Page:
Now, let’s get down to business. There’s society, family, relatives, boys, friends, media, OH MY! So how do you navigate hijab with all this? First off, talk to your family. Tell them you’ve been thinking about hijab. You can get two reactions: ideally your family would be your support system. They will know your dedication to Allah (SWT) and (a few jokes or concerns aside) they will support and encourage you. If you have a family who is supportive of your choice, say Alhumdulilah and don’t worry about the rest. However, there is a chance that your family may not be supportive of your decision, particularly your parents who are worried about you causing ‘unnecessary trouble’ upon yourself. This will be your first test, but remember Allah (SWT) only tests those whom He loves! You may recall the story of Mustab ibn Umair-better known as the “player” of Makkah. Mustab (R) was rich, wealthy, good-looking and well cared for by his family. When he accepted Islam his mother opposed it so incredibly that she began to starve herself in hopes of shaking his faith. But he stayed firm to the religion of Allah (SWT). Our job is not to please everyone, but to please Allah (SWT) through obedience to Him. And disobideance to your parents when it comes to obeying Allah (SWT) is allowed all the while being respectful towards them.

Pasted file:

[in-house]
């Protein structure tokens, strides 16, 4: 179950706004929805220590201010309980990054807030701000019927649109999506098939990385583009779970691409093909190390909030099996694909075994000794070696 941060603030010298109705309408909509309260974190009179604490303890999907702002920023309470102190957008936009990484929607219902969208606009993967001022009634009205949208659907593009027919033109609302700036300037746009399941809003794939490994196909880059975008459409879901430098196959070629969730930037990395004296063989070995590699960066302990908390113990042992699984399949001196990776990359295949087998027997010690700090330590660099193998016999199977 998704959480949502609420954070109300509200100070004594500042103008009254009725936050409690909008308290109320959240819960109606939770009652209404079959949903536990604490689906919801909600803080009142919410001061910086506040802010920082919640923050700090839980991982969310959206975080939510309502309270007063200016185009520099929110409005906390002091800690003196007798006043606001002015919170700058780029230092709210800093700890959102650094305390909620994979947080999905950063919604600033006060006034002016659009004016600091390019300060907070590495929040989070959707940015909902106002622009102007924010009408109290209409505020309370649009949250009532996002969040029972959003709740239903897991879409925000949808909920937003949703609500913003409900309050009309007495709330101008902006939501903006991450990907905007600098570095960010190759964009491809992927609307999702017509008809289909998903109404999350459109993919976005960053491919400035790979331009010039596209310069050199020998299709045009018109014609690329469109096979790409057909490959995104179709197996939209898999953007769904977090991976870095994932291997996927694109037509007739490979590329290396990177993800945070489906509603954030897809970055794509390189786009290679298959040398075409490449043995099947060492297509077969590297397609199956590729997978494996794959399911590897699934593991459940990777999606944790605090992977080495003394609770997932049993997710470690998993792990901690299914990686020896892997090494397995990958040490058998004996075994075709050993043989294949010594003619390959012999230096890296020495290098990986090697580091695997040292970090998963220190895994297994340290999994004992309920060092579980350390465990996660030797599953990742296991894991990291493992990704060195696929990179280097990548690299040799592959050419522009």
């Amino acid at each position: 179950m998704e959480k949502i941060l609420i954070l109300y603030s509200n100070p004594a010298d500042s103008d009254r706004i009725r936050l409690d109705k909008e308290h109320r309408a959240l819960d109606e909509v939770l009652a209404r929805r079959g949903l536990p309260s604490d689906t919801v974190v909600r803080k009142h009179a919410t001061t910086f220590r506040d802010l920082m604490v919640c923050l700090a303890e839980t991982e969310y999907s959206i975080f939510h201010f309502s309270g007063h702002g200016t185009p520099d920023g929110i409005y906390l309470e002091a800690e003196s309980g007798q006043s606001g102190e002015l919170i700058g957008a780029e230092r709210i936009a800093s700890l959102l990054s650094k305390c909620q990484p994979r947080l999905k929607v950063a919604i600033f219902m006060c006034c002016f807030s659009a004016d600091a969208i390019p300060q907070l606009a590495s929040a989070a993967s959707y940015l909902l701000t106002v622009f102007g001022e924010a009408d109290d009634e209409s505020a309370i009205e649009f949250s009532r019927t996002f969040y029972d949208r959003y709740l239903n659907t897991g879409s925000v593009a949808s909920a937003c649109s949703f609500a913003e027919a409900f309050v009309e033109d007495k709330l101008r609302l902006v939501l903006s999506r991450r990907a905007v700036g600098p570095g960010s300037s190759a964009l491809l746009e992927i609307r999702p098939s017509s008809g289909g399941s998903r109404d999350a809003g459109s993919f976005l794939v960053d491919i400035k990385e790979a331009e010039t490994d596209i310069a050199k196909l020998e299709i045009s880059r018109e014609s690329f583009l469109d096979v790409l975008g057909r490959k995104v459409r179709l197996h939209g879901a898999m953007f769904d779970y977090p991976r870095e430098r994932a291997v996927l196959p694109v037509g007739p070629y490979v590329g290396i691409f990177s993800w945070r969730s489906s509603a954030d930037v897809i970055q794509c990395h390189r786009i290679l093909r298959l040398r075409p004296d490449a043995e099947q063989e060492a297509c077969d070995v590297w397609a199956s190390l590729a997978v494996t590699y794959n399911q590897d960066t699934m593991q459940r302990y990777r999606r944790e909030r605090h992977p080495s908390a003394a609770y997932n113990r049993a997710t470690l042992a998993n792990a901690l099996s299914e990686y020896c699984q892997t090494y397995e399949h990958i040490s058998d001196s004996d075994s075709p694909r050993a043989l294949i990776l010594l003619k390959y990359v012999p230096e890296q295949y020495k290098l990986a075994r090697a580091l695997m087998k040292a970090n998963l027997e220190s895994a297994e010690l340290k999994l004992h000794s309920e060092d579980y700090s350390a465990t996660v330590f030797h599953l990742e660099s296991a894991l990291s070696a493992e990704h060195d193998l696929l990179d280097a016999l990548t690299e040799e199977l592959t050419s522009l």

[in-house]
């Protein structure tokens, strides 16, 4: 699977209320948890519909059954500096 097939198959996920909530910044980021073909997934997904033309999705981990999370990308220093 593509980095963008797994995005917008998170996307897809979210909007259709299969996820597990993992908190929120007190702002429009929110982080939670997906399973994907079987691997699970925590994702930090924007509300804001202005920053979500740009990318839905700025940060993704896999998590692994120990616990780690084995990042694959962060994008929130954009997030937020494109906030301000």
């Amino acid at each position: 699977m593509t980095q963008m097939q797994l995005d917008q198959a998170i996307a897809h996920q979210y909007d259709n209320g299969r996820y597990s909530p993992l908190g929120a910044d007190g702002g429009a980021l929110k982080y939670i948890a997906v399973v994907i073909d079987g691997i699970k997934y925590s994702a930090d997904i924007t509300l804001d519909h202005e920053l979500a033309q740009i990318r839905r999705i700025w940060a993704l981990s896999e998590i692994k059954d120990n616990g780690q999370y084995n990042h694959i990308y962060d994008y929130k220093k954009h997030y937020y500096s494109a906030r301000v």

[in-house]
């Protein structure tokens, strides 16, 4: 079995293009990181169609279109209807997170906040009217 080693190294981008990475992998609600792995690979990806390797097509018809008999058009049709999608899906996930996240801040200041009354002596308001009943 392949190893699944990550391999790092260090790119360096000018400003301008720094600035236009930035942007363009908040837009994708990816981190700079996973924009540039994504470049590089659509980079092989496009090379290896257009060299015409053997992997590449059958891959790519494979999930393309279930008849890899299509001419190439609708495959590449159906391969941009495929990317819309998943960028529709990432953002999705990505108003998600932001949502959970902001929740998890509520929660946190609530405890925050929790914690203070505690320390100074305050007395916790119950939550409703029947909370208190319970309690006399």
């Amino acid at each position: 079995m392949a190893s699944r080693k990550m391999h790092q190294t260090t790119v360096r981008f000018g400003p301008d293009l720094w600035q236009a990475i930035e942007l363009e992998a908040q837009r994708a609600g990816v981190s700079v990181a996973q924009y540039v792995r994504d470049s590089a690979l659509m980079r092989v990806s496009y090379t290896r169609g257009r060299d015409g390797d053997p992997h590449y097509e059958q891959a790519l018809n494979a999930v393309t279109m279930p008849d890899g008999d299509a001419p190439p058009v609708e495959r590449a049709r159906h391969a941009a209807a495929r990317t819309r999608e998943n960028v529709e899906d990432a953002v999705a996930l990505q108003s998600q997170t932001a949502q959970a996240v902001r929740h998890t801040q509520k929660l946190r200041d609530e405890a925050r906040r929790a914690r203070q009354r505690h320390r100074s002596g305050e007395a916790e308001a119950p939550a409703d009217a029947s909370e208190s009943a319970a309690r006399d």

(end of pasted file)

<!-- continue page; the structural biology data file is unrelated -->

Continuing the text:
Now, there is a society that will look at you completely differently. Without a doubt wearing hijab in western society will make you standout. You are a beacon of Islam. When people see you they will see Islam, there will be questions as well as confusion and there may sometimes be fear. People fear that which they can’t understand. And you will receive a myriad of questions, whole groups of people who maybe didn’t notice you before will open up to you! A host of questions that almost every hijabi gets include: “Are you hot in that?”, “Who makes you wear that—your husband?”, “Why did you decide to wear that?”, “Do you shower with it on” and it goes on. None of these questions threaten you in anyway and chances are you’ll meet new people who are curious about Islam—who have heard about it on the news media but want to know a Muslim first hand.